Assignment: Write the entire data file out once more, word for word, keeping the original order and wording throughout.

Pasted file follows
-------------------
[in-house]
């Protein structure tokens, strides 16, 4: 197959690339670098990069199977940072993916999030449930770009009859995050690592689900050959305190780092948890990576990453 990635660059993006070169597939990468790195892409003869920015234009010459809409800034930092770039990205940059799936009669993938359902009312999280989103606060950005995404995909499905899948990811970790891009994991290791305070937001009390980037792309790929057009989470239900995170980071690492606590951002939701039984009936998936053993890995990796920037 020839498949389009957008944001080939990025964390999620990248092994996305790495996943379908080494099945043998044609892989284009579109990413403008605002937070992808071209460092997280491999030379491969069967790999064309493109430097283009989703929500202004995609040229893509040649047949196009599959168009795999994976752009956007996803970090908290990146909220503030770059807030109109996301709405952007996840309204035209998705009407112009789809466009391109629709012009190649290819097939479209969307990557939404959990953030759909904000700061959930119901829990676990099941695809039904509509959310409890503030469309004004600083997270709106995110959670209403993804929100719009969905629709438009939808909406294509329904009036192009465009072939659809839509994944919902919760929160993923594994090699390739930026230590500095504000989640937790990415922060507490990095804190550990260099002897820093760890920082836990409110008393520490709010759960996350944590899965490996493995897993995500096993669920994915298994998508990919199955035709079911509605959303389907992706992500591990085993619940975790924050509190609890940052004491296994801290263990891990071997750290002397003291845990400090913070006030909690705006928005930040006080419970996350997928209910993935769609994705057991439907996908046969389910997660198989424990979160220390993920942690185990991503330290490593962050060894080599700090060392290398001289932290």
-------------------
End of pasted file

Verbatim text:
[in-house]
């Protein structure tokens, strides 16, 4: 197959690339670098990069199977940072993916999030449930770009009859995050690592689900050959305190780092948890990576990453 990635660059993006070169597939990468790195892409003869920015234009010459809409800034930092770039990205940059799936009669993938359902009312999280989103606060950005995404995909499905899948990811970790891009994991290791305070937001009390980037792309790929057009989470239900995170980071690492606590951002939701039984009936998936053993890995990796920037 020839498949389009957008944001080939990025964390999620990248092994996305790495996943379908080494099945043998044609892989284009579109990413403008605002937070992808071209460092997280491999030379491969069967790999064309493109430097283009989703929500202004995609040229893509040649047949196009599959168009795999994976752009956007996803970090908290990146909220503030770059807030109109996301709405952007996840309204035209998705009407112009789809466009391109629709012009190649290819097939479209969307990557939404959990953030759909904000700061959930119901829990676990099941695809039904509509959310409890503030469309004004600083997270709106995110959670209403993804929100719009969905629709438009939808909406294509329904009036192009465009072939659809839509994944919902919760929160993923594994090699390739930026230590500095504000989640937790990415922060507490990095804190550990260099002897820093760890920082836990409110008393520490709010759960996350944590899965490996493995897993995500096993669920994915298994998508990919199955035709079911509605959303389907992706992500591990085993619940975790924050509190609890940052004491296994801290263990891990071997750290002397003291845990400090913070006030909690705006928005930040006080419970996350997928209910993935769609994705057991439907996908046969389910997660198989424990979160220390993920942690185990991503330290490593962050060894080599700090060392290398001289932290």